8. Cero – you hired from someone looking to get out of New England? (just clarifying) So as not to babble again, I can imagine exactly what that person meant. It is hard to work in an inhospitable workplace but far worse when the environment is equally so. My grads have running jokes about how they are going to end up curled up in the bottom of a wine bottle in some middle of nowhere place pontificating about brownness on command.Kiita – I’m telling you we have propably met and charlemos without even knowing it. NM is definitely a place for such conversations. And I don’t think you’re muddled at all. You are off to a fascinating start. Sounds like a paper or a panel. And I too see the hypercritical buy in and how it works to solidify unfreedom. Even when there is a point of recognition amongst critical community members, the milieu encourages distance and rejection. And leaving is never a respected choice b/c it calls into question why others, experiencing similar things, stayed.

  9. Hire someone looking to get out of N.E. – sure did! And ze has described it that way. Also, ze says, and I’ve heard it before, the solitude – nobody talks to anybody.On the moral failure thing – sure, people think that. If you question anything they think you haven’t understood the basics. This is all because they want to believe everything is all right. All you need to know are the basics and then you’re fine, if you’re not fine you didn’t know the basics, etc.

  10. P.S. Just found an old post draft that started: "Normally I am terribly embarrassed about not liking to be a professor, not being more successful as one as a result of that, not having, not having … not having been able to do as I was supposed to do, having other interests, other desires, other needs." I’ll never write the post at this point but it is telling for this thread – on the way people do the best they can so you don’t leave. The ideology of it all and so on. It’s a club you’re supposed to be so glad to be in that you wouldn’t leave even if miserable. !

  11. Reading that sentences about the basics made me think of that movie Gaslight. My gf once compared her race for tenure to courting an abuser or an addiction for which you would spend a life time in AA. "Hello my name is Prof BW and I am an academic. It has been exactly 1 day since my last fix."I think if we all looked through the posts we started but did not finish, we would find some of the clearest windows to the academic soul.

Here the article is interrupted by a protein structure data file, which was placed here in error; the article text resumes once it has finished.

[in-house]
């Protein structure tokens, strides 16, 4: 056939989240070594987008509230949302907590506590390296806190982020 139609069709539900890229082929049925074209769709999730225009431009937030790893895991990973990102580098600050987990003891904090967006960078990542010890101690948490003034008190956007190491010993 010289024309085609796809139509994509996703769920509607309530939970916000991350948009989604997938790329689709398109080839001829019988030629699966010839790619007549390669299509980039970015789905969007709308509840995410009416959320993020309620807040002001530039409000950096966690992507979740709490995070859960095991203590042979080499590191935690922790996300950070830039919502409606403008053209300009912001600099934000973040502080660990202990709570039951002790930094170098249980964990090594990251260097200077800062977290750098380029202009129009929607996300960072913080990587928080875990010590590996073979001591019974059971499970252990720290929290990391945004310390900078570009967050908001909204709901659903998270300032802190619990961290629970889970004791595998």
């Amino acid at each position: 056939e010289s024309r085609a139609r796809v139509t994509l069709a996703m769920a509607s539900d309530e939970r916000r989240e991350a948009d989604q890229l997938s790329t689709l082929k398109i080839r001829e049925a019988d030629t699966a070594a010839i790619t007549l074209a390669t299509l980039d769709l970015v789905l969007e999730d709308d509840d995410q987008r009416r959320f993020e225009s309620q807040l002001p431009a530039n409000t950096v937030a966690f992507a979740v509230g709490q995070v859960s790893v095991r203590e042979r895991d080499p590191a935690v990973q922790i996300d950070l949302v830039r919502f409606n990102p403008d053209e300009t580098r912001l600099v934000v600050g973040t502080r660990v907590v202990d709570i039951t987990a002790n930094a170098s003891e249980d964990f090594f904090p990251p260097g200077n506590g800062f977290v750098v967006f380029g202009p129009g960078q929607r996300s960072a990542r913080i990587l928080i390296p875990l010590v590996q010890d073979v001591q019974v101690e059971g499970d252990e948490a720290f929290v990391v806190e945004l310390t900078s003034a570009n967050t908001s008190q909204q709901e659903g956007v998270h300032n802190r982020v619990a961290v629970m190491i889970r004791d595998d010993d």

12. "compared her race for tenure to courting an abuser or an addiction for which you would spend a life time in AA"Yes. And gaslight and "the basics," yes indeed. Very interesting.

  13. The pingback to this just showed up on my site and it was very interesting. Being on sabbatical makes me think I love my job again. I realized this morning it will all be over soon and I need to keep a critical eye – otherwise, when I go and start hanging out in my Building again, I won’t protect myself well enough.

    Anyway, Susurro, I am trying to figure out Denise Ferreira da Silva’s book, Toward a global idea of race (U of MN P 2007). She is a sociologist. To the extent that I can understand it while being unsure of the reading of Descartes in it and not being either as postmodern or as postcolonial as she, it is epoch making … the conclusions explain a lot although they are depressing. I think we should have a study group on it.

    • that is very odd, this post is ancient, as you can see . . .

      I had the book recommended to me by a sociologist whose work on race I respect immensely. I have the intro from her but not the book. A study group is an intriguing idea. I’m down for a blog around on it.

  14. Also: a discussion forum at a conference, with her as answerer of questions re book, and nobody allowed to grandstand — if you haven’t read the book, you can’t pull the people who have off point.

    • I’ve always loved it when there is a tacit understanding in a discussion that you have to have engaged the actual text (not its critics, derivatives, abridged versions, or some other “reading around the text” to participate. It really does raise the bar and stop some of the grandstanding. 🙂